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 I wonder which one of these girls has cataplexy???

“Helen, estás haciendo amigos!” Ruben exclaimed when he saw me enter the pub with Carmen. He switched to pidgin English for my benefit. “Makin’ frands!”

“She does speak Spanish, you know,” Carmen told the waiters as they finished cleaning the pub, sweeping the floor and rearranging chairs. I could feel my head starting to bob a bit, and Carmen grabbed my hand reassuringly. “Earlier we were talking perfectly, but I think she’s tired now!”

“She’s going to get a strange accent if she learns Spanish from you and Ángel,” said José, a regular and a friend of Carmen’s. Leaning towards me, he introduced himself in the Spanish way — with dos besos and flattery. “Look at those eyes. Guapísima, joder.”

“Really, though,” he said to Ángel. “She’s gonna start talking like a cross between a madrileña and a South American, don’t you think?”

“I’m Caribbean, coño!” Ángel said. “There’s a difference!”

“We should do something next weekend, do you want to go to el centro? Or to Segovia?” Carmen asked. “Helen hasn’t travelled at all yet.”

The rest of the night passed in a blur of rapid Spanish — I was having a hard enough time staying awake and upright in my chair, I didn’t have the mental resources to dedicate to interacting in a foreign language — but in the end, it was decided: Carmen, Ángel, José and I would go to Segovia.

And the next weekend, we went!

State vs State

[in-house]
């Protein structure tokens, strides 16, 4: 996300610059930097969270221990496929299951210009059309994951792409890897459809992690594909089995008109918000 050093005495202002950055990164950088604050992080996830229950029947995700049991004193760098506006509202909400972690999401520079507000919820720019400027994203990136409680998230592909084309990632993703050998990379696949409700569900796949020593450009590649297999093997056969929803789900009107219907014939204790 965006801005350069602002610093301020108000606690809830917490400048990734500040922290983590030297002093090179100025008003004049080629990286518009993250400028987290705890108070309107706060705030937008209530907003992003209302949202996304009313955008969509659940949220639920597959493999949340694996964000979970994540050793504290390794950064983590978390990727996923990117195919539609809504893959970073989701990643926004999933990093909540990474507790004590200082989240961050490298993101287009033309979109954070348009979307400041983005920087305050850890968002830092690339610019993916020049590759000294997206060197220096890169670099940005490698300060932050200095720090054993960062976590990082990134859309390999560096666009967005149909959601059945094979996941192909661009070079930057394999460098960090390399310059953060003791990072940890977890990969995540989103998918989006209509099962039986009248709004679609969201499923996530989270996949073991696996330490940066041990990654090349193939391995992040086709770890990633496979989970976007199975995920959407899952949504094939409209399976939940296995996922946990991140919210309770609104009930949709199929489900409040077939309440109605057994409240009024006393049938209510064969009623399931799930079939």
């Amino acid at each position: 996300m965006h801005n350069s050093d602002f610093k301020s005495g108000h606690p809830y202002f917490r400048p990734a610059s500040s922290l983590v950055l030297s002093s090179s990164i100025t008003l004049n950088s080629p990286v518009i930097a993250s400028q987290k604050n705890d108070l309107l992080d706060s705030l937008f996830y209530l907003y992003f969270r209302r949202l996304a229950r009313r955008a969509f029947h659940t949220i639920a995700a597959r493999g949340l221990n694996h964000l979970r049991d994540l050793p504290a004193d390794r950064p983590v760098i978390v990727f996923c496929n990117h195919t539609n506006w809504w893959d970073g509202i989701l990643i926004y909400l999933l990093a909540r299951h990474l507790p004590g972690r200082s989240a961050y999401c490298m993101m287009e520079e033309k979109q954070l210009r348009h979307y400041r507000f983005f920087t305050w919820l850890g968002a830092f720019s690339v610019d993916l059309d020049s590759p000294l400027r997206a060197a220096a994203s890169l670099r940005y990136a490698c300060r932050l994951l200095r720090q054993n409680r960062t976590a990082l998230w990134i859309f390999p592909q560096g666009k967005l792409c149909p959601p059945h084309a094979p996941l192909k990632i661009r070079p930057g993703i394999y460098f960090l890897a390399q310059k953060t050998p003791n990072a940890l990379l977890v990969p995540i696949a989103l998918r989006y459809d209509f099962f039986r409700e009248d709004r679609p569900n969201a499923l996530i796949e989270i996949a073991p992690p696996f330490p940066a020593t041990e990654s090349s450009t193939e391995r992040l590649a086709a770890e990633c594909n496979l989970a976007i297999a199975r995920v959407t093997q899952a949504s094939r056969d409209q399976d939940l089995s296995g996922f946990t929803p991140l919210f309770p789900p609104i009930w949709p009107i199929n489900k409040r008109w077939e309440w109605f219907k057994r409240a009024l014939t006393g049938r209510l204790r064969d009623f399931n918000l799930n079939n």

One of my history classes ran into a little English phoneme difficulty today.

Mid-lecture, a student raised her hand and said, “Yes, what is the difference between estate and estate? They are different words? You pronounce them differently?”

Juanra, the teacher I was helping — he’s young, fashionable, and constantly on the brink of despair about his badly-behaved students — replied, “Well, yes, you have estates like the land the nobles owned, and then you have estates like the United Estates.”

“And you say them the same way?” 

“Well…”

“No,” I said quickly, hoping Juanra would forgive me for cutting him off. “No, they’re different words, they’re pronounced and spelled differently.”

Juanra helpfully wrote the two words on the board for me: ‘State vs. State.’

“One of them has an ‘e’,” I whispered.

“Oh,” he said, looking at the blackboard. “Joder.” 

“So you say them differently,” I told the class as Juanra added an  ‘e’ on the blackboard. “The first word, the land the nobles owned, that’s an estate. And the second word is just state.”

The entire class, in unison, made a confused noise.

“Can you hear the difference?” I asked.

“No,” they said.

Estate,” I said, as clearly as I could. “State.

“Ehm, that is the same word,” one of the students offered helpfully. “You are not saying a different word.”

“Yes, she is,” said Juanra. “She is saying first estate and second estate.”

“Uh,” I said. “Here, let’s all listen again. In Spanish, y’all don’t have this ‘s’ and ‘t’ sound together in your words, so it can be very hard to hear and make that sound in English. The first word is estate. The second word is ssstate.”

Essstate?” Juanra asked.

Sssstate.”